I rejoice to think that your Uncle will not fail to put you in mind of these things. You must try to be always open and candid with him. You may think him sometimes rather too strict, but believe me he will always have your real good at heart. Do not then do or even plan anything you would not like him to know of. Whatever school he may see meet to send you to, believe it is for your good. Try to keep as far up in your classes as you possibly can. Prepare your tasks well in the evenings, and trust not too much to the mornings even when the lessons may be pretty easy...
Mr Frames, whom you may have seen at Port Ehzabeth, has been nominated to the Governor by the School Commission for the situation Mr Blair had (*That is, as teacher in the public school at Graaff-Reinet). Should he succeed, he knows little of Latin, so that he could not have helped you, had you remained. Mr. Faure and Mr. Robertson have both asked me for William, as they have Latin schools in Town and at Swellendam, but we do not like to part with him yet. Tell your Uncle that I have this day received his letter of the 22nd of May, and that I shall in common with many of my brethren ever feel grateful to him for his exertions in behalf of the interests of our Church in this case of Mr. Shand (*Rev. Robert Shand, minister of Tulbagh, had refused to baptize the children of any but believing parents, even though members of the Church in full standing, and his action bad caused much trouble in the Church courts).
Now, my dear Boys, let us hear from you frequently, as everything about yourselves, your friends, your lodgings and your studies will be sure to prove very interesting to us, and many friends here will be enquiring about you. As it is near post time I must bid you both adieu, commending you daily to the care and keeping of our ever blessed and adorable Father in heaven.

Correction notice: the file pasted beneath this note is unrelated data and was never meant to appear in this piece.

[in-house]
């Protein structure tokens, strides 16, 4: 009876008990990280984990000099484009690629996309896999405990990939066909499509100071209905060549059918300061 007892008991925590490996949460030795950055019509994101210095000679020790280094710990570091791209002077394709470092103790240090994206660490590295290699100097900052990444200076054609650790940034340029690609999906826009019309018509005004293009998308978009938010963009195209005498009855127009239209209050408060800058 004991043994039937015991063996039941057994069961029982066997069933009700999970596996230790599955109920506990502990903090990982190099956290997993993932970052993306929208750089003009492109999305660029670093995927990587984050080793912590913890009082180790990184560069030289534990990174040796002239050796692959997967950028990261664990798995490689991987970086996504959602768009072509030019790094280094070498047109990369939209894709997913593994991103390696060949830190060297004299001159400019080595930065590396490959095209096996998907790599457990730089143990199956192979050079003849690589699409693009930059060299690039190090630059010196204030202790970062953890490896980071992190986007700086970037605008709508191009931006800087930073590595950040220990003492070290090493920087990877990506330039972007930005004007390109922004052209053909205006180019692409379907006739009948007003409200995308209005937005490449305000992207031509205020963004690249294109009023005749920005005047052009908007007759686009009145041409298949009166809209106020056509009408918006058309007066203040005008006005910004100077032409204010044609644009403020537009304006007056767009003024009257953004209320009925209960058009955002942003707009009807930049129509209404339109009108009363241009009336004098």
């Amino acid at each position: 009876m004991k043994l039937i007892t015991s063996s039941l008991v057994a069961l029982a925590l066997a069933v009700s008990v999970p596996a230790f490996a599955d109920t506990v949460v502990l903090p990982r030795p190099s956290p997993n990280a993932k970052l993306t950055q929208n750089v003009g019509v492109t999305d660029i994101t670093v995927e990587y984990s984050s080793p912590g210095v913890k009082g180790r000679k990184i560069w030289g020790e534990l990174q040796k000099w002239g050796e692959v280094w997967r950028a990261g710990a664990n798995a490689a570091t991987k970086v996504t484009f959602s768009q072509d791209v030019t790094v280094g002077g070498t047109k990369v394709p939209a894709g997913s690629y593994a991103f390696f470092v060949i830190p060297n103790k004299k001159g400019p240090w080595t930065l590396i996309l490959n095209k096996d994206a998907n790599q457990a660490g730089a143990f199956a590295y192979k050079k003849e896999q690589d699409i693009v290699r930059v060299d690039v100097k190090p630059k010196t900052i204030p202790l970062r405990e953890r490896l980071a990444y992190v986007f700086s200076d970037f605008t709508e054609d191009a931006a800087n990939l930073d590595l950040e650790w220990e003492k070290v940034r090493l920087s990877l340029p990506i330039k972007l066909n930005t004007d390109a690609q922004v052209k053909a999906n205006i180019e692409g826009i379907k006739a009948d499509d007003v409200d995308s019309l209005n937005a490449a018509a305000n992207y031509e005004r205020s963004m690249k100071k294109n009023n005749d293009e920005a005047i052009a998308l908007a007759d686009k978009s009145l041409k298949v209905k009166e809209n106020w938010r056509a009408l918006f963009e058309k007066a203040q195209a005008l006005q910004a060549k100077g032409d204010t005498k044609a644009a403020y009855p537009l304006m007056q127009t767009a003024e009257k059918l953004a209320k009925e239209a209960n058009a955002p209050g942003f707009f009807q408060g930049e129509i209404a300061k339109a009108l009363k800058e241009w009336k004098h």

Graaff-Reinet, 5th March, 1840.
My dear Boys, — Your long expected and very agreeable letter of the 7th November gave us all very great pleasure indeed. We were delighted to learn that John had gotten prizes, and that you, Andrew, stood so near to him. What gave me the greatest satisfaction was that you, John, seemed at least to take pleasure in communicating to us Andrew's respectable appearance in his classes. I trust you will both continue to do your best, as these prizes are valuable as marking a certain standing in the class.
Nothing could afford me greater delight than to hear of those revivals of religion in the West of Scotland to which Andrew has alluded in your letter. It affords me joy to hear of any number of souls brought to Christ anywhere, and it would increase the joy to think, my dear Boys, that you, though young, begin to take some interest in such things...
You will see that one cause I write short this time is because your little brothers and sisters have taken up the space, and communicated some of those local and domestic things I might have mentioned. I rejoice that God so ordered it that you went to Aberdeen about the time you did, for as you now see yourselves, your time would have been lost here...
Graaff-Reinet, 15th December, 1840
My dear Boys, — We trust you continue to enjoy good health. We were a little uneasy to see from your letter of the 30th July that Andrew had not been very well when out at Clatt during the summer vacation. We trust, however, that he is now quite well. I was much pleased with your account of your trip. Bennachie and Tap o' Noth put me in mind of my young days. When you have an opportunity give my compliments to those kind friends in the Garioch who were asking about me, and who showed you so much kindness. I trust, however, that such little excursions do not tend to take away your attention from your studies, but make you resume them with renewed alacrity. You must try beyond all things to serve and please God through our blessed Redeemer. Wisdom's ways are ways of pleasantness, and all her paths are paths of peace. The promise is, they who seek the Lord early shall find Him; and oh! blessed are all such as find Him...